Gagosian is pleased to present the exhibition What’s Modern?, a survey of historic and contemporary works that extensively explores the modernist movement. Scheduled to coincide with the reopening of the Museum of Modern Art’s Manhattan location, this show examines the scope and influence of modernism beginning with the nineteenth century, following its transitions through the twentieth and twenty-first centuries.
What’s Modern? highlights the work of thirty major artists, celebrating almost two centuries of art created since the explosion of modernism. From its genesis with Cézanne and Picasso, to the postwar abstraction of de Kooning and Pollock, to the contemporary bearers of modernism’s long-lasting influence, this exhibition seeks to investigate the extent to which the notion of modernism has persisted in the history of art. What’s Modern? traces the timeline of modernism and will explore the means by which artists since the nineteenth century have challenged convention and become “modern” through abstraction, expression, and appropriation.
Artists included in this exhibition: Richard Artschwager, Francis Bacon, John Baldessari, Constantin Brancusi, Alexander Calder, Maurizio Cattelan, Paul Cézanne, Salvador Dalí, Willem de Kooning, Marcel Duchamp, Alberto Giacometti, Damien Hirst, Neil Jenney, Jasper Johns, Jeff Koons, Roy Lichtenstein, Henri Matisse, Pablo Picasso, Jackson Pollock, Richard Prince, Robert Rauschenberg, Gerhard Richter, Mark Rothko, Ed Ruscha, David Salle, Julian Schnabel, Georges Seurat, Frank Stella, Cy Twombly, Andy Warhol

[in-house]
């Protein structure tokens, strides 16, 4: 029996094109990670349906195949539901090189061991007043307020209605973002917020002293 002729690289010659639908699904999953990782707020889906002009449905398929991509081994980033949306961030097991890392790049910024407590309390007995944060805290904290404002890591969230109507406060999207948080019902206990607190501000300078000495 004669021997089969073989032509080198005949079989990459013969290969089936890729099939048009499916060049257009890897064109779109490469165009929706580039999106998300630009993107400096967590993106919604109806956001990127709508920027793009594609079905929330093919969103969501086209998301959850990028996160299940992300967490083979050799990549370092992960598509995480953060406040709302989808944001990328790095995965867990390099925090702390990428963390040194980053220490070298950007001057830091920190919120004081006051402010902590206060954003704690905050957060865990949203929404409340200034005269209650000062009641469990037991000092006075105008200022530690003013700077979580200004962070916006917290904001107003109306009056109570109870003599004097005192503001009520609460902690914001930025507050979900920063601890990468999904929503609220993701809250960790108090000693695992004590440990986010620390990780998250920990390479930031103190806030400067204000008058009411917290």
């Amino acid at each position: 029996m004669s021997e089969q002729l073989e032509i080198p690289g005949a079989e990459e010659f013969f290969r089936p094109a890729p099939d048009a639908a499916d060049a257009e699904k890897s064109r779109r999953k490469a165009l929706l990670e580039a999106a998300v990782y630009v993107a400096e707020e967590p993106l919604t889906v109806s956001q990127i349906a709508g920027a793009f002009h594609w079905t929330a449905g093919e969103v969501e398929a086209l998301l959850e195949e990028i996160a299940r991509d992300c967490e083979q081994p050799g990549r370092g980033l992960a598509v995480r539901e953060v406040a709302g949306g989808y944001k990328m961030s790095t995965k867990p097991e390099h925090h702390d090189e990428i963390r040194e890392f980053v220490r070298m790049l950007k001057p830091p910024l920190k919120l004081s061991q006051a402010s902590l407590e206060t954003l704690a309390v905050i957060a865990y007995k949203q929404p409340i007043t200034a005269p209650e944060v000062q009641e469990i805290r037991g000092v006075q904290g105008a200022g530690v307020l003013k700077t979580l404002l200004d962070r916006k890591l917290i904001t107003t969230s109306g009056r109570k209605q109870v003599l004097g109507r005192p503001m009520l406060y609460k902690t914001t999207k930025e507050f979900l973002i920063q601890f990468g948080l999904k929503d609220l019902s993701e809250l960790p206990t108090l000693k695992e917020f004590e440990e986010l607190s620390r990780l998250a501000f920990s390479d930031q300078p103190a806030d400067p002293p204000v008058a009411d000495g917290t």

A fully illustrated catalogue will accompany the exhibition.
Willem de Kooning
“Things Fall Apart”: Ed Ruscha’s Swiped Words
Lisa Turvey examines the range of effects conveyed by the blurred phrases in recent drawings by the artist, detailing the ways these words in motion evoke the experience of the current moment.
The Art History of Presidential Campaign Posters
Against the backdrop of the 2020 US presidential election, historian Hal Wert takes us through the artistic and political evolution of American campaign posters, from their origin in 1844 to the present. In an interview with Quarterly editor Gillian Jakab, Wert highlights an array of landmark posters and the artists who made them.
I’ll Be Your Mirror: Allen Midgette
Raymond Foye speaks with the actor who impersonated Andy Warhol during the great Warhol lecture hoax in the late 1960s. The two also discuss Midgette’s earlier film career in Italy and the difficulty of performing in a Warhol film.
Richard Prince: Cowboy
On the occasion of the publication of Richard Prince: Cowboy, a major monograph on the artist’s preoccupation with the mythic American West, Luc Sante tracks the archetype through mass media, advertising, and the art of Richard Prince to illuminate the cowboy’s enduring appeal.
Jacquelynn Baas profiles Isabelle Waldberg, writing on the sculptor’s many friendships and the influence of her singular creations.
Dorothy Lichtenstein sits down with Derek Blasberg to discuss the changes underway at the Lichtenstein Foundation, life in the 1960s, and what brought her to—and kept her in—the Hamptons.